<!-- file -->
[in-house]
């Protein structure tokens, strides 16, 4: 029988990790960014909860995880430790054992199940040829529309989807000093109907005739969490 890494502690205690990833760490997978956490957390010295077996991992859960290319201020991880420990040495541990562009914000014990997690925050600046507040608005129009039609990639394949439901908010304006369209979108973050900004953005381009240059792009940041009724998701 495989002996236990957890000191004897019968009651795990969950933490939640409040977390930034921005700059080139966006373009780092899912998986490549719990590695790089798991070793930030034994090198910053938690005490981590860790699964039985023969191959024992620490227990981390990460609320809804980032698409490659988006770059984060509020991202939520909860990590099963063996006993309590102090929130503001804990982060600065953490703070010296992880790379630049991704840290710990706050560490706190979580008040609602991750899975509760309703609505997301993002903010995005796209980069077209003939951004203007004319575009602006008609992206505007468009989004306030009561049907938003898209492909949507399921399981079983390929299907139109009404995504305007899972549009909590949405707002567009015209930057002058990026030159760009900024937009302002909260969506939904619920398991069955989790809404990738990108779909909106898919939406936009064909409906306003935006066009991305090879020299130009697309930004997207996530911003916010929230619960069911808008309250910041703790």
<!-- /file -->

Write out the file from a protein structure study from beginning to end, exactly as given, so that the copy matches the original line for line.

[in-house]
């Protein structure tokens, strides 16, 4: 029988990790960014909860995880430790054992199940040829529309989807000093109907005739969490 890494502690205690990833760490997978956490957390010295077996991992859960290319201020991880420990040495541990562009914000014990997690925050600046507040608005129009039609990639394949439901908010304006369209979108973050900004953005381009240059792009940041009724998701 495989002996236990957890000191004897019968009651795990969950933490939640409040977390930034921005700059080139966006373009780092899912998986490549719990590695790089798991070793930030034994090198910053938690005490981590860790699964039985023969191959024992620490227990981390990460609320809804980032698409490659988006770059984060509020991202939520909860990590099963063996006993309590102090929130503001804990982060600065953490703070010296992880790379630049991704840290710990706050560490706190979580008040609602991750899975509760309703609505997301993002903010995005796209980069077209003939951004203007004319575009602006008609992206505007468009989004306030009561049907938003898209492909949507399921399981079983390929299907139109009404995504305007899972549009909590949405707002567009015209930057002058990026030159760009900024937009302002909260969506939904619920398991069955989790809404990738990108779909909106898919939406936009064909409906306003935006066009991305090879020299130009697309930004997207996530911003916010929230619960069911808008309250910041703790």